The conference was opened by CLA’s president Monique le Conge.
Then the keynote speakers Michael Chabon and Ayelet Waldman were introduced. The official title of their discussion was “On being writers“, but in reality they mostly talked about what it means being married to a writer. Chabon is the Pulitzer Prize winning of author of many novels including “The Yiddish Policemen’s Union” and “The amazing adventures of Kavalier and Clay“. His wife, Ayelet Waldman, is an author on her own right, having written 9 novels so far.
They shared many stories on stage. The discussion was mostly built around the instances when crisis helped them, made their writing and cooperating skills stronger. Chabon shared how difficult it was for him to finish a novel, and how her relationships flourished together with the completion of the book. Ayelet talked about how her wedding promise to his husband and his family was that she would never become a writer. (Partially because Michael’s first wife was an author as well, and Ayelet was a corporate lawyer.) And how this promise unraveled and how she found her own voice. We learned
- that Ayelet’s signature technique of conflict resolution is bursting into tears,
- how many rewrites it requires to produce a movie script from your own book (15, but then it will not become a movie, like it happened with Kavalier and Clay)
- how the cost of health insurance is Ayelet’s chief financial worry when contracts are getting towards the end of their life cycle (Michael does not worry about money),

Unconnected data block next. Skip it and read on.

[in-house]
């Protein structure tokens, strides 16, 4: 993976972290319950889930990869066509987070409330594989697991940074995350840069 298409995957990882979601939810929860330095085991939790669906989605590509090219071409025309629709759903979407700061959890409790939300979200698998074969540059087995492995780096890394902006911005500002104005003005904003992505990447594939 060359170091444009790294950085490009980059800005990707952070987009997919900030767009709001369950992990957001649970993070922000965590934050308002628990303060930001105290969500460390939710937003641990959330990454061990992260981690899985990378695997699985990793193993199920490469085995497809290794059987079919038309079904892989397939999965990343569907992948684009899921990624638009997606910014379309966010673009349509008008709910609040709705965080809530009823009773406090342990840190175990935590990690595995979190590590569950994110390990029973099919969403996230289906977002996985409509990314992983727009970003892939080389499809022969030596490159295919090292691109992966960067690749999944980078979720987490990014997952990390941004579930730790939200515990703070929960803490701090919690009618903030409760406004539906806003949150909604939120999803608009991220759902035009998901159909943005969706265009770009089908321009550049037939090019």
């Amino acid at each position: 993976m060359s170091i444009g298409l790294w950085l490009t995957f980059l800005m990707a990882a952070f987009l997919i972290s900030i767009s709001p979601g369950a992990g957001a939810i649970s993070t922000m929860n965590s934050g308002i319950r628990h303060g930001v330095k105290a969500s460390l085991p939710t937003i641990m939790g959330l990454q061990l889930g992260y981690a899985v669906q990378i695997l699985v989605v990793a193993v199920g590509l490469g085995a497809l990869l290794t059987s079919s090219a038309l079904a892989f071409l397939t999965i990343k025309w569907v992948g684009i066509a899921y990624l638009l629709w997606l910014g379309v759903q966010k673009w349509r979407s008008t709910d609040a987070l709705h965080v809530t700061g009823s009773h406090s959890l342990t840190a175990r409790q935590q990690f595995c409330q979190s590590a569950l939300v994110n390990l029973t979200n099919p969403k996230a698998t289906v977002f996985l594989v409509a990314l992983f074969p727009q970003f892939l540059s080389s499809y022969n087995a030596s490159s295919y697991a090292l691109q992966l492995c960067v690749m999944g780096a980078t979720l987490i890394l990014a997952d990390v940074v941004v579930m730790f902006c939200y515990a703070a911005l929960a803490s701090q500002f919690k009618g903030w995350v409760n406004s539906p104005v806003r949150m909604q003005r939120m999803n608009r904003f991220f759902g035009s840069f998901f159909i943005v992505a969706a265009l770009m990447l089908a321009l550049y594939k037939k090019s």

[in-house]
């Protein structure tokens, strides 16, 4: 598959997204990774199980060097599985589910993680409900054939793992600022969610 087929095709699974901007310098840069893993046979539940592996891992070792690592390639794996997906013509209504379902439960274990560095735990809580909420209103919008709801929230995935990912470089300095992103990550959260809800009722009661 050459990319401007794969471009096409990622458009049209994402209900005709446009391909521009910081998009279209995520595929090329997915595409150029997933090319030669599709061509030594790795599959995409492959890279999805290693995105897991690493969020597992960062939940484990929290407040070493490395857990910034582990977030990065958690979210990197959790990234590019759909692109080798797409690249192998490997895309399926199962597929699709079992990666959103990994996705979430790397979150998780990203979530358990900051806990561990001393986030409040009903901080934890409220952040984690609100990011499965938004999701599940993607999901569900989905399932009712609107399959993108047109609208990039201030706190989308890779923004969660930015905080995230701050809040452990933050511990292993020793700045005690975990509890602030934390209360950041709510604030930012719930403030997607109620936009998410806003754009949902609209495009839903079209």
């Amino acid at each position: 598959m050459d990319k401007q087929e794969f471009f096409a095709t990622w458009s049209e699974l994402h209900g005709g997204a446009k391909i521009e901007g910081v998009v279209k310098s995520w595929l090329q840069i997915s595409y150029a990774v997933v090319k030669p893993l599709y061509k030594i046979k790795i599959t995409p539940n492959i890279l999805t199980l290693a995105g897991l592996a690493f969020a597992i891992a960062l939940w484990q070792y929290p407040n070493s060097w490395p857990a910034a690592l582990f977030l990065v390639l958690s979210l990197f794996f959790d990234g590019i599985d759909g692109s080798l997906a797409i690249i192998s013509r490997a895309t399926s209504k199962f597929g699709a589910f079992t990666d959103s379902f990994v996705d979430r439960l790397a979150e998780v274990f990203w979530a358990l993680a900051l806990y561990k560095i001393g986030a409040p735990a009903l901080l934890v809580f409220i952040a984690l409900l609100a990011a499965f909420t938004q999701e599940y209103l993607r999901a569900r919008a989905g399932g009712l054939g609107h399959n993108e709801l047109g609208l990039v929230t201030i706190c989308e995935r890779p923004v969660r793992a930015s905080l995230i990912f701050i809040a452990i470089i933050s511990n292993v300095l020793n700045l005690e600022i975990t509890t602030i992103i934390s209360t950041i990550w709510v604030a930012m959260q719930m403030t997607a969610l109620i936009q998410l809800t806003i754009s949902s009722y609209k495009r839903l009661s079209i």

- how Ayelet’s essay on motherhood and sex became prominent piece she is identified by (when it was reprinted form an obscure anthology in the New Yorker),
- how Oprah is your best friend for 48 minutes while you are on her show,
- how to abandon a book idea on placing Madame Bovary I the Silicon Valley, when the editor tells you it cannot contain an affair,
- how failure is more frightening the more children you have (they have four),
- how “plotwalks” help to iron out difficult plot situations,
- how royalty check have the amount in parentheses before you “earned out.”
For those of you who liked The Yiddish Policemen’s Union I have good news: The Coen brothers are planning turning it into a movie. Chabond and Waldman seemed passionate, knowledgeable and likable people. I enjoyed their conversation full of humor and the ease they behaved on stage with each other and with the audience.
John Ward was taking visual notes on all general sessions. He is a visual thinker, so his notes are visual representations of the talks. He posted on his website the charts/notes he made. Here is the one from the Chabon/Waldman session.